As we plan to commemorate the 100th year since the ugly hate-filled attack of the Greenwood community of Tulsa, Oklahoma, better known as Black Wall Street, let us also recognize the one man who brought the hidden secret to light, and that is Don Ross. It began when Ross was a high school student at Booker T. Washington in Greenwood (one of the only buildings not destroyed by fire during the invasion). His history teacher was Bill Williams, the son of John and Loula Williams, owners of the Williams Auto Repair Shop, Dreamland Theater, and the Williams Confectionery. He is seen riding in the back of his father’s convertible in that famous picture depicting the success of Black businesses in Greenwood. But their businesses were destroyed by the invasion. As a high school student, young Bill re-loaded his father’s weapons in an attempt to fight off the invaders. Almost forty years later he was still teaching high school.
One day in class, Williams decided to tell the students what happened that fateful day in 1921. Ross immediately challenged the story. There was no way that could have happened in his city because there were no traces of the carnage done. In fact, Greenwood was a thriving community with businesses, restaurants, and some of the best blues and jazz in the country was played there. Ross just did not believe so much damage could be done and so many lives taken without anyone knowing about it, at least no one in his family discussed what happened.
After class, Williams invited Ross to remain after school and showed him a scrapbook of pictures that revealed what actually did happen. Evidently the pictures of dead Black men and women in the streets, bodies loaded into trucks, men and women marching down the middle of Greenwood Avenue with their hands raised high above their heads and whites with shotguns guarding them and all the burning buildings was a complete surprise to the young man. Williams then took him over to the home of a very elderly man, Seymour Williams (no relation to Bill) who in 1921 was the football coach at the high school and probably coached Dick Rowland, who played football for the two years he was at the school.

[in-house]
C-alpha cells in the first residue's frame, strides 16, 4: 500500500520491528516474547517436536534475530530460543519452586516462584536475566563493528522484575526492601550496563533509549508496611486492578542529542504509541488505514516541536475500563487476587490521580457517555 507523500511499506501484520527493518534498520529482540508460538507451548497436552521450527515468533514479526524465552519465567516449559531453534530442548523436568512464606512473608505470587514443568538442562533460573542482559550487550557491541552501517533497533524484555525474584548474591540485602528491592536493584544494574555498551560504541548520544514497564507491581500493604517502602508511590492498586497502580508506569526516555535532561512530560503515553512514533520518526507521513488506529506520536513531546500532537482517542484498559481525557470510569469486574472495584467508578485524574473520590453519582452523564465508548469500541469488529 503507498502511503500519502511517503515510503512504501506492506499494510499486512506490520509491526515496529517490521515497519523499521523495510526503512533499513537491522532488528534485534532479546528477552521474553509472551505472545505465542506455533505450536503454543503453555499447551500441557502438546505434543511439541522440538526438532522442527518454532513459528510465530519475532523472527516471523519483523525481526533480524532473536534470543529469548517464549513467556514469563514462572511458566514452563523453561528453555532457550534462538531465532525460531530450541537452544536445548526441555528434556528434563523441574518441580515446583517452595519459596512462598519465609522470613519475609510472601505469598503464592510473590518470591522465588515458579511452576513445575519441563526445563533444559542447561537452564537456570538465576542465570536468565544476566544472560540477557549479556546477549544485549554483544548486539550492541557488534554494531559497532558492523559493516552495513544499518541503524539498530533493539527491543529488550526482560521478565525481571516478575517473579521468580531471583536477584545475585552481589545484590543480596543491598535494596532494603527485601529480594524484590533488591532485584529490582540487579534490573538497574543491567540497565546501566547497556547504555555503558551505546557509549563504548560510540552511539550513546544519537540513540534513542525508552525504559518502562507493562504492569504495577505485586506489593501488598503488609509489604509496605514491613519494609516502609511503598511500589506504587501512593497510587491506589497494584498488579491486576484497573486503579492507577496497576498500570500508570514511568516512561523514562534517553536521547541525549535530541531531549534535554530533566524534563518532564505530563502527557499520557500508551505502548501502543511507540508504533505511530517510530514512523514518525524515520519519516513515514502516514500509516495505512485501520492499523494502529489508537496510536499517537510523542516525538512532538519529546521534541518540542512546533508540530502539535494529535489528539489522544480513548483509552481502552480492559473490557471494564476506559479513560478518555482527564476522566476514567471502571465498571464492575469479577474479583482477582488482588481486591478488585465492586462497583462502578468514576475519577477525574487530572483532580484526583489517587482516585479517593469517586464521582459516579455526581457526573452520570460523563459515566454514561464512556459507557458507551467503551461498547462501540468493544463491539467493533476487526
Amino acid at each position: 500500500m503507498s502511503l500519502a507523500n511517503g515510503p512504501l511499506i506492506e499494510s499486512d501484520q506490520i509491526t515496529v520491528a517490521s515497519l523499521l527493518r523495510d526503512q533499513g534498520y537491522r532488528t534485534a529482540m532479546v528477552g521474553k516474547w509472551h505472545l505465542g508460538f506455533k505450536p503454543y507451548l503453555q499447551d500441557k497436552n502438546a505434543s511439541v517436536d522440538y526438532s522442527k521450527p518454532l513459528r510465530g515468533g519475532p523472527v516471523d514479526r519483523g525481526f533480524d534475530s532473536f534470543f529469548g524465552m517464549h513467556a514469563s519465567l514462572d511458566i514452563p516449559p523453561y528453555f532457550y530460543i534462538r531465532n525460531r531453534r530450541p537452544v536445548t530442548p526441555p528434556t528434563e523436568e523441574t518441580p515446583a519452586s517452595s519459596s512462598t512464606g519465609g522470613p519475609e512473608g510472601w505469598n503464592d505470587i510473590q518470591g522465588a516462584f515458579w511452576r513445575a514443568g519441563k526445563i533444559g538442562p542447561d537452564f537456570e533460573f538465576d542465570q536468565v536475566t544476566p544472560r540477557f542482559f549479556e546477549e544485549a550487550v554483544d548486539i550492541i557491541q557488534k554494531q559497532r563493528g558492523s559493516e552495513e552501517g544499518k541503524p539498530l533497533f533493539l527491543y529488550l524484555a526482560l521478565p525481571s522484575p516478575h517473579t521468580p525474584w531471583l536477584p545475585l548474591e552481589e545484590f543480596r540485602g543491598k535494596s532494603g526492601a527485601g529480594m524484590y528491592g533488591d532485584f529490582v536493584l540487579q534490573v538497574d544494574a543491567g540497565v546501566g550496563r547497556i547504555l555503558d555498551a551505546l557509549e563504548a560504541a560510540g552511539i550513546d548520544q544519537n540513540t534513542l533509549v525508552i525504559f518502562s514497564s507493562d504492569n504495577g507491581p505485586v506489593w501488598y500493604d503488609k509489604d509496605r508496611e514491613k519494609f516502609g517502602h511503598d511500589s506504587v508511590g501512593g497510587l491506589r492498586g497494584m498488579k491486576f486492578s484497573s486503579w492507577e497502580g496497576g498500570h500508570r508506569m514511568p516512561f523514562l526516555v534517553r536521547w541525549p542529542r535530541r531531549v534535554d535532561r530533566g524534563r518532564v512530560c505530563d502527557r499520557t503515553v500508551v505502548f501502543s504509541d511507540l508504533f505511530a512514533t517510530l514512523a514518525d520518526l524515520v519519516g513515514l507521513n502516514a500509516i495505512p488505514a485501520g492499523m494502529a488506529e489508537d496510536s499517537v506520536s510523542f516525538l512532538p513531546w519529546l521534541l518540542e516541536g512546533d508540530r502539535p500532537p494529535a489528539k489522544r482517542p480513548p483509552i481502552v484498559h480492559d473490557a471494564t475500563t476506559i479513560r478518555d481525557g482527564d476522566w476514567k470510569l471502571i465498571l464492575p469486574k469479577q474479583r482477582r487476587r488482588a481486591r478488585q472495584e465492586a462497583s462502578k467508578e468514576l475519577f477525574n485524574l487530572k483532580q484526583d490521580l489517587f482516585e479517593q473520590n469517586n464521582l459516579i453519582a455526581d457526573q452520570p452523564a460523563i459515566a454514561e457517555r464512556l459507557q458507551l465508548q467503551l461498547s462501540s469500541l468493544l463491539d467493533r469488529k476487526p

The two Williams’ men spent the next three hours and many days after that first meeting with Ross, telling him of how successful the Black community had been back then. They undoubtedly mentioned the names of the leaders of the community, J. B. Stradford, Andrew Smitherman, O. W. Gurley and the very successful doctor, A.C. Jackson as well as the brave war veteran, O. B. Mann. They told him how these men stood up to the invading whites that morning of June 1. They bragged about how these men, apart from O. W. Gurley, successfully were fighting off the invaders until the “airplanes came.”
Years later when Don Ross was elected to the Oklahoma State Legislature from the Greenwood community, he never forgot those meetings with the two Williams’ men. It had bothered him all the years that Oklahoma had actually hidden what happened from the world. It was a conspiracy of silence and the man Ross was determined to break that silence and bring to the light what happened to the finest economically, independent Black Community this country has ever known, by a bunch of racists filled with hate and jealousy. He pressured the state legislature to appoint a commission to examine what really happened free from prejudice and lies. As a result of his efforts the Commission to Investigate the Tulsa Riot of 1921 was authorized by the legislature in 1997 and after three years of extensive research reported their findings on February 28,2001.
Because of his untiring work and efforts, fighting against all odds by those in power who did not want the truth be told, we owe a debt of gratitude to this man who displayed the same strength and courage as did his ancestors who, on June 1, 1921, fought valiantly to protect their families and property. As the narrative on Black Wall Street increases and we move toward 2021, let us make sure that Don Ross is considered among the heroes that all Black America will salute and honor on that day.